Tokyo company probed for exporting drone motors to China, Yemen

From a report by U.N. expert panel
A motor seized in the United Arab Emirates

A Tokyo-based precision equipment maker is being investigated for allegedly attempting to export high-performance motors that can be used for military drones to a Chinese company without the governmental approval, police said.

The Metropolitan Police Department’s Public Security Bureau on Tuesday sent the case involving Tonegawa-Seiko of Ota Ward, Tokyo, and its 90-year-old president to prosecutors on suspicion of violating the Foreign Exchange and Foreign Trade Law.

There are reports that the company actually shipped motors to China and civil war-torn Yemen, and the MPD bureau is looking into those cases.

According to investigative sources, Tonegawa-Seiko is suspected of attempting to export 150 military-capable motors worth a total of about ¥5 million to a Chinese company in June last year without a permit from the Economy, Trade and Industry Ministry. The scheme was discovered during an inspection by Tokyo Customs.

The motor is equipped to receive electronic signals that control the movement of drones or other objects, and is highly water-resistant and dust-proof. In China, it was said to be planned for use in unmanned helicopters to spray pesticides over farms.

Meanwhile, a report released last January by a United Nations’ panel of experts said that Tonegawa-Seiko attempted to export 60 motors to a Yemeni company in November 2018, but they were seized in the United Arab Emirates en route. The same type of motor was found in the wreckage of an unmanned Iranian aircraft that crashed in Afghanistan in 2016.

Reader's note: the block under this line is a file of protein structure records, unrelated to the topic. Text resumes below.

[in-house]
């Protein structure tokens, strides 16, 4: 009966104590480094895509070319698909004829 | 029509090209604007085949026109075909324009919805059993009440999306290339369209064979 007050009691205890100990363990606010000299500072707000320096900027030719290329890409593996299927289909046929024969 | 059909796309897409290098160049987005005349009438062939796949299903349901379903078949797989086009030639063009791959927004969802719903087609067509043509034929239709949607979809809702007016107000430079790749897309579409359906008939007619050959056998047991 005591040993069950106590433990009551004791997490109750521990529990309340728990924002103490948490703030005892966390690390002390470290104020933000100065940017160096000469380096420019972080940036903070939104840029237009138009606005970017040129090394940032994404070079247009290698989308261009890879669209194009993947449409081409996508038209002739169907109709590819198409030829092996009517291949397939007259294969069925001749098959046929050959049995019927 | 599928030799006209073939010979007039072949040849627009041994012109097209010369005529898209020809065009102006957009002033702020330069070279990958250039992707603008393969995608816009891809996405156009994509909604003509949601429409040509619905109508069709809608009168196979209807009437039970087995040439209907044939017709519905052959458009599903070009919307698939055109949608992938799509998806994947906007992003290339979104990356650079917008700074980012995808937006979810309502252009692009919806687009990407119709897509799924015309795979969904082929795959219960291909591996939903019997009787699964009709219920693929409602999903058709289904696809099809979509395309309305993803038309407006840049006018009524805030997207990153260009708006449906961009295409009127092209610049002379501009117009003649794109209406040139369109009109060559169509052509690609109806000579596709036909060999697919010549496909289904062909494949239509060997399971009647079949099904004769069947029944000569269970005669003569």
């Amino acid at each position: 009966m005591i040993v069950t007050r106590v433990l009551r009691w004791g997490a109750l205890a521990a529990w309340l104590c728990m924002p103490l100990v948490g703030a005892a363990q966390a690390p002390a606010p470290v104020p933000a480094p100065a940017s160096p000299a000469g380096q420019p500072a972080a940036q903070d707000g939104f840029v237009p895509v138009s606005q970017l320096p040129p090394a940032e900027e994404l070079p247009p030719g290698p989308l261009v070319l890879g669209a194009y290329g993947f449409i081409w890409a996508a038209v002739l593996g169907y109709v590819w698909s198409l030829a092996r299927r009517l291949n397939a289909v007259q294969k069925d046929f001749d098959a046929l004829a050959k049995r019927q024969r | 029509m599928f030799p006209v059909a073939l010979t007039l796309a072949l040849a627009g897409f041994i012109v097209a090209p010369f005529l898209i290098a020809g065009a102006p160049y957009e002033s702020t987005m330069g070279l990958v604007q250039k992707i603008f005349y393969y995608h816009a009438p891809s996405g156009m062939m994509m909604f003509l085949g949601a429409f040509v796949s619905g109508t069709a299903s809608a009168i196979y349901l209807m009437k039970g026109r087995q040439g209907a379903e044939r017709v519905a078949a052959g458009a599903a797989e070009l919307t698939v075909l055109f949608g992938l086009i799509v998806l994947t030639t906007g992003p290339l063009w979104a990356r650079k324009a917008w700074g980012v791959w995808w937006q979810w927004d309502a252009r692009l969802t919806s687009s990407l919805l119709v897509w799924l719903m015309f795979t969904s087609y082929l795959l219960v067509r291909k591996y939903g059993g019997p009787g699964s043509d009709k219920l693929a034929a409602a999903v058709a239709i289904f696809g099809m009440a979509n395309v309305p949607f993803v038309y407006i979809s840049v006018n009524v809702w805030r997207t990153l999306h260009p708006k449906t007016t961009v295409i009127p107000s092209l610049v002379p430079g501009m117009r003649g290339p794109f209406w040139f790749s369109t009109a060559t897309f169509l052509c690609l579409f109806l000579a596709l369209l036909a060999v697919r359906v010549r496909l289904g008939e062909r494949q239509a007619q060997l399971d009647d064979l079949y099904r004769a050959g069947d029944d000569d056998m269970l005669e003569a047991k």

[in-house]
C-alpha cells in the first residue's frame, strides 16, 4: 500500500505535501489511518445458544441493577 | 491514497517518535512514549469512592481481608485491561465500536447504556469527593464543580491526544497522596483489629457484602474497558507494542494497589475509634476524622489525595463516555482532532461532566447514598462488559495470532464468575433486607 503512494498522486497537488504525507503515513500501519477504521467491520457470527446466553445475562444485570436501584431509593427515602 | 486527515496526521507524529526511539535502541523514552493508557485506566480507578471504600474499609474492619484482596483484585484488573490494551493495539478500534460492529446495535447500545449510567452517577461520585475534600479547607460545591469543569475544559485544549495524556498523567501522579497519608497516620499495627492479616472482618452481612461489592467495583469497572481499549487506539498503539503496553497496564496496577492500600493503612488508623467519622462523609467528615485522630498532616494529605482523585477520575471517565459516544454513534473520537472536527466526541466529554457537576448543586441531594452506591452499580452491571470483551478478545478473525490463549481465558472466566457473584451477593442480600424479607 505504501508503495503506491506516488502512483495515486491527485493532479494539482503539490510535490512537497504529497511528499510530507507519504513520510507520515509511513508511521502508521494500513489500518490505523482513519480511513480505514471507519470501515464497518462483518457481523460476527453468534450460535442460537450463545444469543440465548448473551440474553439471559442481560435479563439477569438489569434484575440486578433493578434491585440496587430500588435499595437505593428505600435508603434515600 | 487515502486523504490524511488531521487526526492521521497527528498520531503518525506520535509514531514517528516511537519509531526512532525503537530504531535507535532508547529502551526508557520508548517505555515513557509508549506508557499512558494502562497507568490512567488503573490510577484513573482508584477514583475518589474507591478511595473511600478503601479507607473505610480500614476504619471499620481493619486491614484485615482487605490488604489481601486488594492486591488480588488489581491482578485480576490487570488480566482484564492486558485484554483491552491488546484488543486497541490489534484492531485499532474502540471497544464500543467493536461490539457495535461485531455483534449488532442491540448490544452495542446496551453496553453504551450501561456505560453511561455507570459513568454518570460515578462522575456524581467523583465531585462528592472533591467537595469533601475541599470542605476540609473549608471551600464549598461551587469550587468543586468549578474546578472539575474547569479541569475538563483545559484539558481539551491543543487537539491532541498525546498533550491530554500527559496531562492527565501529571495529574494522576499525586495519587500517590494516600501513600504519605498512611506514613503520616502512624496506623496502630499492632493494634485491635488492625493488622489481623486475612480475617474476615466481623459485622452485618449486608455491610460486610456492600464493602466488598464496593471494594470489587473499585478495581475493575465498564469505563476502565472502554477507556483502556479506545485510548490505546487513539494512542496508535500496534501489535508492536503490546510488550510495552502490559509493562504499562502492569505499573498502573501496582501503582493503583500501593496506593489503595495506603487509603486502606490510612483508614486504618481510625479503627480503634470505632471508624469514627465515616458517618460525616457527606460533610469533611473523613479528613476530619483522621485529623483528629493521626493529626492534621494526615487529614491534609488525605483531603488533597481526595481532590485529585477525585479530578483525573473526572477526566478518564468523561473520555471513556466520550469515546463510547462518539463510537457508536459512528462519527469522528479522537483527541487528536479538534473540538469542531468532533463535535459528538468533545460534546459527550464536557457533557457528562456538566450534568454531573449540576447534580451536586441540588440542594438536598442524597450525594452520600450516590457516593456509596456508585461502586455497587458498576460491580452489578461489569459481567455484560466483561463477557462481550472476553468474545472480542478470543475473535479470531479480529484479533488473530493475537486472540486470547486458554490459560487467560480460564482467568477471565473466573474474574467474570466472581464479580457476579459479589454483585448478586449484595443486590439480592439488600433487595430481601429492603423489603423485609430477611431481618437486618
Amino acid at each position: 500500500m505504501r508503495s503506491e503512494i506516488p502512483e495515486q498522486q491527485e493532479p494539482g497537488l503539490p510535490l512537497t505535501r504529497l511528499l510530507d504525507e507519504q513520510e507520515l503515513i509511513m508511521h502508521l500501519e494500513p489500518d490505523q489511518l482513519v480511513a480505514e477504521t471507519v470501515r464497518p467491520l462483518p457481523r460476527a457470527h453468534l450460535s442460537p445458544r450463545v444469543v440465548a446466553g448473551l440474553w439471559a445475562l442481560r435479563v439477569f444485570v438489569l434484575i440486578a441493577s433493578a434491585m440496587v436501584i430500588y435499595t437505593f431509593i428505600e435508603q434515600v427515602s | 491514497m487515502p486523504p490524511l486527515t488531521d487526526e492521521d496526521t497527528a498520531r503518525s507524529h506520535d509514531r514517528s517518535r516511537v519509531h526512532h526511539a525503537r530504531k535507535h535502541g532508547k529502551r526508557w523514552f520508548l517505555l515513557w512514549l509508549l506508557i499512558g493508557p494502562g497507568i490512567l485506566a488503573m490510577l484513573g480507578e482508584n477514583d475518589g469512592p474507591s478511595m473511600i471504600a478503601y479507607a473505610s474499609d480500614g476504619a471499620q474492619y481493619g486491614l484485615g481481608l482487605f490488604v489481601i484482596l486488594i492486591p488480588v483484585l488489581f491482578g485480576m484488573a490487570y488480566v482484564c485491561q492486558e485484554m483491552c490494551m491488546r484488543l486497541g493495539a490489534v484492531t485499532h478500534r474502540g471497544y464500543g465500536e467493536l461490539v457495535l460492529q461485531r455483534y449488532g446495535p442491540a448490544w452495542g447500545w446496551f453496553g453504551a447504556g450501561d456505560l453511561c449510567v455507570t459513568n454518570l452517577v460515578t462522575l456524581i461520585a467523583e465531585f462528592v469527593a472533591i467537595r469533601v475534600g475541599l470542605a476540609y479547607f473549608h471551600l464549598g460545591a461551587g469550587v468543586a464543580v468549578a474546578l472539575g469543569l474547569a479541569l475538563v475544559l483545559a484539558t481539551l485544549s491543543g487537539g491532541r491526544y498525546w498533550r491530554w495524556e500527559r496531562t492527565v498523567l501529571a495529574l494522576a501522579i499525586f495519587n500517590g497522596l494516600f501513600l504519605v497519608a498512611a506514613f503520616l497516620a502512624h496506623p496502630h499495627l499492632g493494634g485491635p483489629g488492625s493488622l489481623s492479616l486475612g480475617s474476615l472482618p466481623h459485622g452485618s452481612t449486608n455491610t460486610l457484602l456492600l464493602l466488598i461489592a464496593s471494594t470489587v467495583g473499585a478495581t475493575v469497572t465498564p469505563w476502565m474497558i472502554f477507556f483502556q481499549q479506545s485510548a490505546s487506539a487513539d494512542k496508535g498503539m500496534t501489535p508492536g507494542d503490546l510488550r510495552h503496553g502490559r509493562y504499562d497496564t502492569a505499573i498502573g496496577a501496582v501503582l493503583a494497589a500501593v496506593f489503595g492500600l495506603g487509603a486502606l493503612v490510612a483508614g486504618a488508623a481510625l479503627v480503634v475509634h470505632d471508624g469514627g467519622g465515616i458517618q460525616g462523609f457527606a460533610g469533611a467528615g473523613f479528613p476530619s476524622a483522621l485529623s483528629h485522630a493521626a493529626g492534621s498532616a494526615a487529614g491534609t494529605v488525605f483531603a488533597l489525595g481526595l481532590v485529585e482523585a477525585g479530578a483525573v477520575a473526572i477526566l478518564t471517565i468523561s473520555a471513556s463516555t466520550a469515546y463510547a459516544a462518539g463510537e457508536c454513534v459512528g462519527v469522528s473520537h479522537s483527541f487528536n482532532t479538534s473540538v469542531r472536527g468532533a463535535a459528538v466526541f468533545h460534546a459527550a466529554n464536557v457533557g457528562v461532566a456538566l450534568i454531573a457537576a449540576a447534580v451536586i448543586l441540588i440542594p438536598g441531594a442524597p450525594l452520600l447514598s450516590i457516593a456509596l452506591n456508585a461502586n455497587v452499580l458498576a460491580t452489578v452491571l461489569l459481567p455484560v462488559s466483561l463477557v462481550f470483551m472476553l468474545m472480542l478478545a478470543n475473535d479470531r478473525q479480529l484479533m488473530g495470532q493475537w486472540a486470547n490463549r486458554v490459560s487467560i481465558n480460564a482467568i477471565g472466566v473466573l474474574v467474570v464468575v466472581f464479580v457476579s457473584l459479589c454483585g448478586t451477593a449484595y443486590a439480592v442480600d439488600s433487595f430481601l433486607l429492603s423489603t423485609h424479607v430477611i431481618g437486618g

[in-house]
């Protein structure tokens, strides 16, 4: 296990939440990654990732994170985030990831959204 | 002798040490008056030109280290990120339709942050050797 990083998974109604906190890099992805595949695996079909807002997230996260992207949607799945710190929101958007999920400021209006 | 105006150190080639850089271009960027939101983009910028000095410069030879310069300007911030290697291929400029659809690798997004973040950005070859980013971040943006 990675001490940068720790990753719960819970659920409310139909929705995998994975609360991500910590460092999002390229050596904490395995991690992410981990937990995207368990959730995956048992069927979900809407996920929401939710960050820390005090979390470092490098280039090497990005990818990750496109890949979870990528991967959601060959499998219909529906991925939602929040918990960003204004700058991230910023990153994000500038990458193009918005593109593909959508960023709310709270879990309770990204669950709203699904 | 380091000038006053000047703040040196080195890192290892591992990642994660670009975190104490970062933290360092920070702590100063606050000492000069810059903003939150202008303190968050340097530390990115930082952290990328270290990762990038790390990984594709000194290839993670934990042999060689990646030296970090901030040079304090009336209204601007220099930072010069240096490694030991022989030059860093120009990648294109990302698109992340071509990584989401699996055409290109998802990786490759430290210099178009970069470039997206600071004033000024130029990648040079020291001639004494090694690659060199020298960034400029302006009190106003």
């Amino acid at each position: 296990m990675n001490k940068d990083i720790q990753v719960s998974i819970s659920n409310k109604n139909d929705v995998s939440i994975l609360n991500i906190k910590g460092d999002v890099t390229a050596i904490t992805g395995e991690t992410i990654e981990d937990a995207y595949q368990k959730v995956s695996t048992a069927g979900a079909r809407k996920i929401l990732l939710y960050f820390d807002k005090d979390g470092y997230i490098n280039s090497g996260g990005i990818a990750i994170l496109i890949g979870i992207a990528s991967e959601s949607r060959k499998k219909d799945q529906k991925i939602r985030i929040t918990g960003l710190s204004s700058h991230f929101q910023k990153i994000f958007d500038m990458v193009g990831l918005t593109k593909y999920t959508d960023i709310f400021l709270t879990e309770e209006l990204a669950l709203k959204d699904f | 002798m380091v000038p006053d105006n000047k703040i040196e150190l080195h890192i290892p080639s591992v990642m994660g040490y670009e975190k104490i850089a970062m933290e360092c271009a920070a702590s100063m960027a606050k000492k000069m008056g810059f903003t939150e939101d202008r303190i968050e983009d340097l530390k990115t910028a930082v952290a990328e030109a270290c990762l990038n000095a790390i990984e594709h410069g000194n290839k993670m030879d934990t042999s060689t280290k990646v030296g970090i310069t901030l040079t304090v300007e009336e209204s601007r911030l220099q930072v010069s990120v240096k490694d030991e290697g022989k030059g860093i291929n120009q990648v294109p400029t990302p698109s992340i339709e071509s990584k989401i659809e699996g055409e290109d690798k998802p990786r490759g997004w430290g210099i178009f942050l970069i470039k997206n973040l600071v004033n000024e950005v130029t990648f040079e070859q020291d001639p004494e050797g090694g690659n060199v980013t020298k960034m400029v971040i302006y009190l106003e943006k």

The panel deduced that the seized motors were to be shipped to the Houthis, the Yemeni rebel group with close ties to Iran, who had planned to use them in military drones and boats carrying explosives.

Japan’s foreign exchange law restricts exports through “list control,” in which items are specified for which there are strong fears they are to be used for weapons of mass destruction or other such purposes. However, Tonegawa-Seiko’s motors were not subject to this treatment.

As such, in April last year, the trade ministry added the motors to the category of “catch-all control,” which allows for wider restrictions even for items not listed, making it compulsory to gain the ministry’s approval for exports to specified countries or companies.

The Chinese company that was to received Tonegawa-Seiko’s motors is believed to have close ties with the Chinese military and is therefore subject to the restrictions. For that reason, the Public Security Bureau searched Tonegawa-Seiko in December on suspicion of violating the law.

Yemen has been mired in a civil war since 2015 between the Saudi-backed interim government and the Houthis, leaving more than 200,000 dead and causing a humanitarian crisis. The U.N. panel criticized the export of the motors, saying it contributed to the conflict.

Tonegawa-Seiko is a limited liability company founded in 1962 with just a few employees.

In response to inquiries from The Yomiuri Shimbun, the company president said, “We have exported to Yemen several times, but I heard it is for agricultural use. I am aware of the ministry’s regulations, but I didn’t look hard enough to see which Chinese companies were off-limits.”